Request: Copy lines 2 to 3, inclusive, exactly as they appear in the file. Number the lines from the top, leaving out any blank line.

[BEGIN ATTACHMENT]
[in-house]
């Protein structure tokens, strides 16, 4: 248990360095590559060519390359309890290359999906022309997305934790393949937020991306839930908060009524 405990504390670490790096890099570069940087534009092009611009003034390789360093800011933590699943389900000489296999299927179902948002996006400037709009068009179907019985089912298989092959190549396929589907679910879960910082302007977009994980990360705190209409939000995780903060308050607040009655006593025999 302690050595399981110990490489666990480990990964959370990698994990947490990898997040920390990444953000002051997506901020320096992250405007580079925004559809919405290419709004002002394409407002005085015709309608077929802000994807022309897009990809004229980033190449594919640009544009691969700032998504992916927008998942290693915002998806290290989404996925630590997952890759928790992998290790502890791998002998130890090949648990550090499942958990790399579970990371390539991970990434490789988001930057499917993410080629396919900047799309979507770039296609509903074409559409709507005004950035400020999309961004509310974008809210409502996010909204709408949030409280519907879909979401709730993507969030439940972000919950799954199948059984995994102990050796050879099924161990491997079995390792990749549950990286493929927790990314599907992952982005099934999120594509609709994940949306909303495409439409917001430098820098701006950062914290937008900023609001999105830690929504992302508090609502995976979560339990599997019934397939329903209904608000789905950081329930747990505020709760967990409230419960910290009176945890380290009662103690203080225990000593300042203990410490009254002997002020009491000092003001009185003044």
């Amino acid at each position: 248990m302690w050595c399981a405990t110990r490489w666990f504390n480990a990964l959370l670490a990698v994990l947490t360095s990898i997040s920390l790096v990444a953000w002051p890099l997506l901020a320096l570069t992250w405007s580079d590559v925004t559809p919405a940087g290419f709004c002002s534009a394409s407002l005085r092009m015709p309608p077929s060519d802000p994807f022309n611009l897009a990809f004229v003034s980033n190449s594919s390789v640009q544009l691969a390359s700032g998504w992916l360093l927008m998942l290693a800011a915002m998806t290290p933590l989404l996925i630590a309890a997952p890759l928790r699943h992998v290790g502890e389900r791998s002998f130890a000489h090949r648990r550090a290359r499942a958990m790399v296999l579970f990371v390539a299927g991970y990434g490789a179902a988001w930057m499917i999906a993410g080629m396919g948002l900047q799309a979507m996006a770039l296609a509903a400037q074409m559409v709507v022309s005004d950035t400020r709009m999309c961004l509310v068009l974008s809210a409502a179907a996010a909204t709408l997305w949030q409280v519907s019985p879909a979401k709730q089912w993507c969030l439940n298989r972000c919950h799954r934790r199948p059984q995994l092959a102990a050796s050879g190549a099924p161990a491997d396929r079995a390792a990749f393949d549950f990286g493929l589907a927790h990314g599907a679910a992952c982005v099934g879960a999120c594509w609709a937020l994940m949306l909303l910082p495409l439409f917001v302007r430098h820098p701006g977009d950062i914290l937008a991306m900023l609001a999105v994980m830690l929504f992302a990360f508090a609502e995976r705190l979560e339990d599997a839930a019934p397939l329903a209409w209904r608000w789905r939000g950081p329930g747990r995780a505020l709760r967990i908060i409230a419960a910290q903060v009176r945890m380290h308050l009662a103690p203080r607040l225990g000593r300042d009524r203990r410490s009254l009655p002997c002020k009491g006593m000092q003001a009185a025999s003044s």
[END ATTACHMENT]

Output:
């Protein structure tokens, strides 16, 4: 248990360095590559060519390359309890290359999906022309997305934790393949937020991306839930908060009524 405990504390670490790096890099570069940087534009092009611009003034390789360093800011933590699943389900000489296999299927179902948002996006400037709009068009179907019985089912298989092959190549396929589907679910879960910082302007977009994980990360705190209409939000995780903060308050607040009655006593025999 302690050595399981110990490489666990480990990964959370990698994990947490990898997040920390990444953000002051997506901020320096992250405007580079925004559809919405290419709004002002394409407002005085015709309608077929802000994807022309897009990809004229980033190449594919640009544009691969700032998504992916927008998942290693915002998806290290989404996925630590997952890759928790992998290790502890791998002998130890090949648990550090499942958990790399579970990371390539991970990434490789988001930057499917993410080629396919900047799309979507770039296609509903074409559409709507005004950035400020999309961004509310974008809210409502996010909204709408949030409280519907879909979401709730993507969030439940972000919950799954199948059984995994102990050796050879099924161990491997079995390792990749549950990286493929927790990314599907992952982005099934999120594509609709994940949306909303495409439409917001430098820098701006950062914290937008900023609001999105830690929504992302508090609502995976979560339990599997019934397939329903209904608000789905950081329930747990505020709760967990409230419960910290009176945890380290009662103690203080225990000593300042203990410490009254002997002020009491000092003001009185003044």
């Amino acid at each position: 248990m302690w050595c399981a405990t110990r490489w666990f504390n480990a990964l959370l670490a990698v994990l947490t360095s990898i997040s920390l790096v990444a953000w002051p890099l997506l901020a320096l570069t992250w405007s580079d590559v925004t559809p919405a940087g290419f709004c002002s534009a394409s407002l005085r092009m015709p309608p077929s060519d802000p994807f022309n611009l897009a990809f004229v003034s980033n190449s594919s390789v640009q544009l691969a390359s700032g998504w992916l360093l927008m998942l290693a800011a915002m998806t290290p933590l989404l996925i630590a309890a997952p890759l928790r699943h992998v290790g502890e389900r791998s002998f130890a000489h090949r648990r550090a290359r499942a958990m790399v296999l579970f990371v390539a299927g991970y990434g490789a179902a988001w930057m499917i999906a993410g080629m396919g948002l900047q799309a979507m996006a770039l296609a509903a400037q074409m559409v709507v022309s005004d950035t400020r709009m999309c961004l509310v068009l974008s809210a409502a179907a996010a909204t709408l997305w949030q409280v519907s019985p879909a979401k709730q089912w993507c969030l439940n298989r972000c919950h799954r934790r199948p059984q995994l092959a102990a050796s050879g190549a099924p161990a491997d396929r079995a390792a990749f393949d549950f990286g493929l589907a927790h990314g599907a679910a992952c982005v099934g879960a999120c594509w609709a937020l994940m949306l909303l910082p495409l439409f917001v302007r430098h820098p701006g977009d950062i914290l937008a991306m900023l609001a999105v994980m830690l929504f992302a990360f508090a609502e995976r705190l979560e339990d599997a839930a019934p397939l329903a209409w209904r608000w789905r939000g950081p329930g747990r995780a505020l709760r967990i908060i409230a419960a910290q903060v009176r945890m380290h308050l009662a103690p203080r607040l225990g000593r300042d009524r203990r410490s009254l009655p002997c002020k009491g006593m000092q003001a009185a025999s003044s």